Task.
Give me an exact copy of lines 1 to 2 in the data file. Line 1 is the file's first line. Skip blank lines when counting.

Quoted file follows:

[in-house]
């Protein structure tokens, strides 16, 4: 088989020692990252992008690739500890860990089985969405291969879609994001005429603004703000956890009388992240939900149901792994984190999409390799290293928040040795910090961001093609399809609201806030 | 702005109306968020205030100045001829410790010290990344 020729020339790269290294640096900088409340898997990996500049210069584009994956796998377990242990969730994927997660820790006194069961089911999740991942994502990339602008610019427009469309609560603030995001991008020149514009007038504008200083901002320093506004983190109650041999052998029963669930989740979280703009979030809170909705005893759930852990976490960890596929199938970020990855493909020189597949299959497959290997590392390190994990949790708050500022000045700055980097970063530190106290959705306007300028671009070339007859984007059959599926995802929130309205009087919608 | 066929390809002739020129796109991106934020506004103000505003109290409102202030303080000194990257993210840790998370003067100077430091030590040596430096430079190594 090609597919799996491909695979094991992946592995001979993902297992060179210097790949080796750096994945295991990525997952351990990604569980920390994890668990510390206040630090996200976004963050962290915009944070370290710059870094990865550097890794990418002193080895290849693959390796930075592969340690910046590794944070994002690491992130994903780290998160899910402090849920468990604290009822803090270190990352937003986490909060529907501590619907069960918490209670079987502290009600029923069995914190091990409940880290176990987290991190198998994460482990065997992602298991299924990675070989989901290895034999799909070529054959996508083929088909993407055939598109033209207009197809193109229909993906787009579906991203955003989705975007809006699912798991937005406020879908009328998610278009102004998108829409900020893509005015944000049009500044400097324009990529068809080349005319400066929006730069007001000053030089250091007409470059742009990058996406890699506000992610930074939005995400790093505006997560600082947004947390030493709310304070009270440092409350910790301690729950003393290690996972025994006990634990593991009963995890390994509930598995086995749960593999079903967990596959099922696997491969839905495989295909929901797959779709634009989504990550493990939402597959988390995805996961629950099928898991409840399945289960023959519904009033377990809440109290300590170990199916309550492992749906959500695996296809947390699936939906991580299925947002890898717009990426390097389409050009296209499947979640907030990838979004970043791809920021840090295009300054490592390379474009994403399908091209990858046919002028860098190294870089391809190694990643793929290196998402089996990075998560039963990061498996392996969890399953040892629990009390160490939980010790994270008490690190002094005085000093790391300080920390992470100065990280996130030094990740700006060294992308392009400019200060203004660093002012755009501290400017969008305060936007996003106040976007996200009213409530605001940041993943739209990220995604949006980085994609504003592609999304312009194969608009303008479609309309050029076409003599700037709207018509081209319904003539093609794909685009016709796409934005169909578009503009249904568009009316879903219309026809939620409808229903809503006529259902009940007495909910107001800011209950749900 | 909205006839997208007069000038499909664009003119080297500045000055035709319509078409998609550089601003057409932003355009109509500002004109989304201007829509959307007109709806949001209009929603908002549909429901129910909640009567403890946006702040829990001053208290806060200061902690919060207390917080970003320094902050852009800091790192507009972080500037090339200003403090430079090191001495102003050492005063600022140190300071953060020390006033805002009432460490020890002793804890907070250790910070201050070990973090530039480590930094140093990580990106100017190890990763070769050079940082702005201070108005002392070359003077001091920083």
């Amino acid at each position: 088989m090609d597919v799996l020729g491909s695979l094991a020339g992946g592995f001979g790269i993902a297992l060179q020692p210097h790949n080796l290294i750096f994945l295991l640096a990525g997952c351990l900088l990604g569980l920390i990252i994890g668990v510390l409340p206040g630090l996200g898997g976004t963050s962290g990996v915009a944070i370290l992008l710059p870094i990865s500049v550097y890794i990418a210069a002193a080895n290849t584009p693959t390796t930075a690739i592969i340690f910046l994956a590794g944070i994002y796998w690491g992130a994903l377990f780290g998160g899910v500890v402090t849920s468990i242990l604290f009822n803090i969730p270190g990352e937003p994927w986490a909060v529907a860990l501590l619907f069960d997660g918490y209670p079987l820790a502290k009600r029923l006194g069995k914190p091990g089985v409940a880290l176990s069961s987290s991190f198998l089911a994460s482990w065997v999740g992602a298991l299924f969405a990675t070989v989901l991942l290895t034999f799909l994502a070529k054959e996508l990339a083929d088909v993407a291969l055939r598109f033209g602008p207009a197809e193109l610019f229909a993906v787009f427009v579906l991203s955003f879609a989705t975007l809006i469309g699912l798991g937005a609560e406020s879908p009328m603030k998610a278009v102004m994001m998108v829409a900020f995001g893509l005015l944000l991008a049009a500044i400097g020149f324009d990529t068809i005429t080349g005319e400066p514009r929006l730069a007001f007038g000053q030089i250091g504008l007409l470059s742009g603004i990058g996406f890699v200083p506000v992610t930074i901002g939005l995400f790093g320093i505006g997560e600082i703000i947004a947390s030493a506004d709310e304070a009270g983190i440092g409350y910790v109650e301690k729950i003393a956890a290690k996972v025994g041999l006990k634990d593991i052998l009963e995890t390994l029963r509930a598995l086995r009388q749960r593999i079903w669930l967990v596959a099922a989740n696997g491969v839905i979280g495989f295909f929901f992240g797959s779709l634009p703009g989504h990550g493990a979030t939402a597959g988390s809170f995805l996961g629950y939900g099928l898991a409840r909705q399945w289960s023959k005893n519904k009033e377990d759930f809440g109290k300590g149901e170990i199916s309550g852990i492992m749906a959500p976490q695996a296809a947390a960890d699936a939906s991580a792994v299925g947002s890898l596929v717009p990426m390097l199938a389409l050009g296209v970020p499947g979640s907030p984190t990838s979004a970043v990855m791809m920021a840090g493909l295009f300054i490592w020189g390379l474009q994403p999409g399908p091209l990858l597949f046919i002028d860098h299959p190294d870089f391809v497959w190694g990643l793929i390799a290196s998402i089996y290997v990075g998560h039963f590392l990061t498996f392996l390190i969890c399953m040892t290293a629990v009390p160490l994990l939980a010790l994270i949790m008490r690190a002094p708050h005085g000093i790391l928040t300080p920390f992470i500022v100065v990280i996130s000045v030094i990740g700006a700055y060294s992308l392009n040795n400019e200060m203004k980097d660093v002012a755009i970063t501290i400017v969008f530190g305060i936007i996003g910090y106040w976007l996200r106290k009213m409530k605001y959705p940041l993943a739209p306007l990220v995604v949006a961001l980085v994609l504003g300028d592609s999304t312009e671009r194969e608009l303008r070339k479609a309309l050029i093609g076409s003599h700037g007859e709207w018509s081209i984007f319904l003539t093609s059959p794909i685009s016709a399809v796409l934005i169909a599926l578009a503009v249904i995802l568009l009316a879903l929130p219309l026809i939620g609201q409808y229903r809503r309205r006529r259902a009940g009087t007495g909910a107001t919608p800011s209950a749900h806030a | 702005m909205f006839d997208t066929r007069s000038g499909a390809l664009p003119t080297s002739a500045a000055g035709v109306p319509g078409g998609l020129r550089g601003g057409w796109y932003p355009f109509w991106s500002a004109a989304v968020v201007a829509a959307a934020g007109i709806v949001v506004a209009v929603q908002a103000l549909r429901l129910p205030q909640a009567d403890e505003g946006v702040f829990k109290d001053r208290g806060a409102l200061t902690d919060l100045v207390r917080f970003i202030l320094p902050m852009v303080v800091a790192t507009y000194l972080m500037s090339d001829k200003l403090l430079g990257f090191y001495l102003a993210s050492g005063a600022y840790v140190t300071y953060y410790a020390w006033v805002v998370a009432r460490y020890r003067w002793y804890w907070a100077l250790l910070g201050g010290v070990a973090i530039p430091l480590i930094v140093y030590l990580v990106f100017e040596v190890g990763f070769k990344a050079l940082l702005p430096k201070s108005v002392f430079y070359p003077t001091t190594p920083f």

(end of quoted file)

[in-house]
């Protein structure tokens, strides 16, 4: 088989020692990252992008690739500890860990089985969405291969879609994001005429603004703000956890009388992240939900149901792994984190999409390799290293928040040795910090961001093609399809609201806030 | 702005109306968020205030100045001829410790010290990344 020729020339790269290294640096900088409340898997990996500049210069584009994956796998377990242990969730994927997660820790006194069961089911999740991942994502990339602008610019427009469309609560603030995001991008020149514009007038504008200083901002320093506004983190109650041999052998029963669930989740979280703009979030809170909705005893759930852990976490960890596929199938970020990855493909020189597949299959497959290997590392390190994990949790708050500022000045700055980097970063530190106290959705306007300028671009070339007859984007059959599926995802929130309205009087919608 | 066929390809002739020129796109991106934020506004103000505003109290409102202030303080000194990257993210840790998370003067100077430091030590040596430096430079190594 090609597919799996491909695979094991992946592995001979993902297992060179210097790949080796750096994945295991990525997952351990990604569980920390994890668990510390206040630090996200976004963050962290915009944070370290710059870094990865550097890794990418002193080895290849693959390796930075592969340690910046590794944070994002690491992130994903780290998160899910402090849920468990604290009822803090270190990352937003986490909060529907501590619907069960918490209670079987502290009600029923069995914190091990409940880290176990987290991190198998994460482990065997992602298991299924990675070989989901290895034999799909070529054959996508083929088909993407055939598109033209207009197809193109229909993906787009579906991203955003989705975007809006699912798991937005406020879908009328998610278009102004998108829409900020893509005015944000049009500044400097324009990529068809080349005319400066929006730069007001000053030089250091007409470059742009990058996406890699506000992610930074939005995400790093505006997560600082947004947390030493709310304070009270440092409350910790301690729950003393290690996972025994006990634990593991009963995890390994509930598995086995749960593999079903967990596959099922696997491969839905495989295909929901797959779709634009989504990550493990939402597959988390995805996961629950099928898991409840399945289960023959519904009033377990809440109290300590170990199916309550492992749906959500695996296809947390699936939906991580299925947002890898717009990426390097389409050009296209499947979640907030990838979004970043791809920021840090295009300054490592390379474009994403399908091209990858046919002028860098190294870089391809190694990643793929290196998402089996990075998560039963990061498996392996969890399953040892629990009390160490939980010790994270008490690190002094005085000093790391300080920390992470100065990280996130030094990740700006060294992308392009400019200060203004660093002012755009501290400017969008305060936007996003106040976007996200009213409530605001940041993943739209990220995604949006980085994609504003592609999304312009194969608009303008479609309309050029076409003599700037709207018509081209319904003539093609794909685009016709796409934005169909578009503009249904568009009316879903219309026809939620409808229903809503006529259902009940007495909910107001800011209950749900 | 909205006839997208007069000038499909664009003119080297500045000055035709319509078409998609550089601003057409932003355009109509500002004109989304201007829509959307007109709806949001209009929603908002549909429901129910909640009567403890946006702040829990001053208290806060200061902690919060207390917080970003320094902050852009800091790192507009972080500037090339200003403090430079090191001495102003050492005063600022140190300071953060020390006033805002009432460490020890002793804890907070250790910070201050070990973090530039480590930094140093990580990106100017190890990763070769050079940082702005201070108005002392070359003077001091920083």